Of the many TBM-3’s I’ve seen, this one stood out as the one to model, even though I was tempted to do one of Hemet Valley Flying Service’s overall orange tankers, which were equally as colorful. In fact, there are quite a few TBM-3’s that one could model, and they all differ in details, notably in the bomb bay setup and the canopy.   As the turrets were removed on most TBM’s after the war, various types of window arrangements were used depending upon function, and most of these were carried over to the tanker form, although some airplanes had the rear part cut down and painted over. So to model these airplanes, you have to work from photographs to get the right cockpit and bomb bay outlines.


 The Airfix TBM-3 is an old kit, dating back into the sixties.   I realized that there have been several kits issued of this aircraft, but unfortunately, the Hasegawa,  Frog  and Academy kits represent the TBF-1, and all are smooth skinned without any rivet detail, so I decided to make do with the Airfix version, since it is the only one that had the proper cowling and cowl flaps. At first I thought riveted, so light sanding but leaving some rivet detail is acceptable.  The Airfix kit has minimal interior detail, but the pilot’s cockpit is the only part you need to worry about, as these were flown as single seaters, although there was certainly enough room to carry passengers in the back if needed. Some had windows extending back, and some did not, so again, refer to photos. Be sure to fill in the holes for the rocket mounts and the radar antennas on the undersides of the wings.


The kit goes together quickly, and not much filler is needed to fill in the seams and cracks.  The cockpit needs to be detailed first, with an instrument panel, stick, and sidewall throttle and radio equipment, and it probably should be pretty grungy, as the only one I ever recall sitting in years ago seemed to be pretty dirty, but visibility from the high cockpit was fantastic.  The only real changes would be to cut out the bomb bay and construct whatever type of tank arrangement that is required.  Some had cylindrical tanks, while others had different types of rounded fairings with doors. 

Of course, the sprayers had spray bars extending behind the trailing edges of the wings, while the tanker versions did not.  But then, some were combination sprayer-tankers, so check your references. These  spray units  can be constructed from plastic rods and strips, making sure that the number of nozzles is correct. Again, refer to photographs.  The engine detail is not too bad for this old a kit, and even the propeller looks pretty good once it is installed. The rear fuselage also needs to be rebuilt, and again, each one seems to be different, so photos are a must.   I left out the turret, and then built up the structure with plastic card, filling in the holes with putty.  It was a lot of work, but I think the effect is OK.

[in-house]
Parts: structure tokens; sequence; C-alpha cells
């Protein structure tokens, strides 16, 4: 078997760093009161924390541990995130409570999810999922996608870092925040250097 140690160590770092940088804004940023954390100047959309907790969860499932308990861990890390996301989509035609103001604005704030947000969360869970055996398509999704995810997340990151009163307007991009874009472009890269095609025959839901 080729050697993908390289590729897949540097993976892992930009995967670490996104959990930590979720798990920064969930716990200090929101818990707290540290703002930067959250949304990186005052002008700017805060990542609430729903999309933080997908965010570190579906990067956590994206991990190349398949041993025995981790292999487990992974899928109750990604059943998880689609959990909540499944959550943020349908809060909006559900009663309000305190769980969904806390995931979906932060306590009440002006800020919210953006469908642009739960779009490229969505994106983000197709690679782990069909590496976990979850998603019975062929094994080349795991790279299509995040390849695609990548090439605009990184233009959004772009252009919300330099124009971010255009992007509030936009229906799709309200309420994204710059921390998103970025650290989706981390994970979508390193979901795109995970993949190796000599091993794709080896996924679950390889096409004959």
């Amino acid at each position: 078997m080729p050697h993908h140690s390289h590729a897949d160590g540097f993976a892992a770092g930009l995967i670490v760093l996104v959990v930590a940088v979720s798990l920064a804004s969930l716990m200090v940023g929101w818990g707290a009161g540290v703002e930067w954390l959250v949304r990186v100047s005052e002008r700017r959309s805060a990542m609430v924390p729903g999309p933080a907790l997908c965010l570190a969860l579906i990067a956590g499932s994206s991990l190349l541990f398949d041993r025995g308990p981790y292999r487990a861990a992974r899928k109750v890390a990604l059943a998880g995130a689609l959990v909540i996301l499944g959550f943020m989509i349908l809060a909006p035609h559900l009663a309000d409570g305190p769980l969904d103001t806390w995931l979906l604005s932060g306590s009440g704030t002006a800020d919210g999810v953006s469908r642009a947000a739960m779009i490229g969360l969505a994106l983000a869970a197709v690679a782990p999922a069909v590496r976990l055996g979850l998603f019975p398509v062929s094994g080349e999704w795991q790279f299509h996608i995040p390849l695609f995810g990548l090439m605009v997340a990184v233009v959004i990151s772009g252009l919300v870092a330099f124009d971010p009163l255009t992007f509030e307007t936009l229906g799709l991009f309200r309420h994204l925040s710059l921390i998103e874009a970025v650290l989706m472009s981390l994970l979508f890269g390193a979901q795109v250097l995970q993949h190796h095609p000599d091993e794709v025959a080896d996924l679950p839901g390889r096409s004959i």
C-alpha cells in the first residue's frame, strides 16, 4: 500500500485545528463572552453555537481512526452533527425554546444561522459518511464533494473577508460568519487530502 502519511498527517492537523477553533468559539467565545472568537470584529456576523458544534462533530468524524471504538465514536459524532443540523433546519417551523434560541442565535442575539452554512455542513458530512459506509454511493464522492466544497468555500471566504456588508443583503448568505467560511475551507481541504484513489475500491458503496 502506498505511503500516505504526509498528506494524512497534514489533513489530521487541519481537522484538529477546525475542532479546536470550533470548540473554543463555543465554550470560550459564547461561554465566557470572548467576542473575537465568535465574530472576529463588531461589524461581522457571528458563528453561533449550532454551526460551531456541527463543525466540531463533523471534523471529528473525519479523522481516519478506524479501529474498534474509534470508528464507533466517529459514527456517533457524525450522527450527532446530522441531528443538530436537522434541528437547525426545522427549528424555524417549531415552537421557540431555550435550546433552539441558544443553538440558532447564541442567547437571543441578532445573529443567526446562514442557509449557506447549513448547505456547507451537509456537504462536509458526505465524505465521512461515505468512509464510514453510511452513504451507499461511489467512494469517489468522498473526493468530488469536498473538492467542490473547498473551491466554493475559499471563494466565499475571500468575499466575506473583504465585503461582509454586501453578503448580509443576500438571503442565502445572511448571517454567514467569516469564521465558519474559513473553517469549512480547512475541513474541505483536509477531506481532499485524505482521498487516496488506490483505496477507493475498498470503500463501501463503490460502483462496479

The landing gear is solid, but check your sources, as these were sometimes painted in the exterior color of the plane rather than the usual silver.  Also, check to see if your airplane has gear doors, as some did, and some didn’t. The tailwheel needs to be installed before the fuselage halves are joined, but this can then be rotated inside the fuselage in retracted position, only being moved out when painting is required in the final assembly stages.


 Having decided on the version I was doing, and  after all of the basic modifications were done,  I masked off the canopy and painted the entire airplane white.  Masking this off, I did the orange trim.  When dry, I removed the masking tape and coated the airplane with Testor’s Glosscote.  I used standard USAF  letter decals for the big code numbers on the cowling and tail, but made the “N9927Z” and “Restricted” markings on the computer, using the proper font.

 When this was done, I installed the spray bar bracings on the upper trailing edges of the wings, and then installed the spray bars.  I also put on the various little thingies on the top of the fuselage, which included VOR and VHF radio antennas, a rotating beacon, and a filler nozzle for the spray tank.  A small venture tube is on the right side of the fuselage by the cockpit, and this need to be added to the model, and also some kind of drain pipe under the right side of the cowling.  After the decals were dry, I resprayed the plane with Dullcote, removed the masking tape from the canopy, and used the airbrush to give the plane a coat of dirt and grime, including oil around the engine. They used to say that if there was no oil leaking out of a radial engine, there was no oil inside either. So this plane needs to be heavily weathered and oiled to look right.


 I like the old Airfix kits, and since I have quite a few in my stash, I will probably build all of them eventually, that is if I live long enough. Sure, they are a little more work than some of the more recent issues, but they are basically accurate, economical, and they give you a feeling of accomplishment when you get one right.  Try one.  You’ll enjoy it. Live a little.

Brian Baker

 April 2011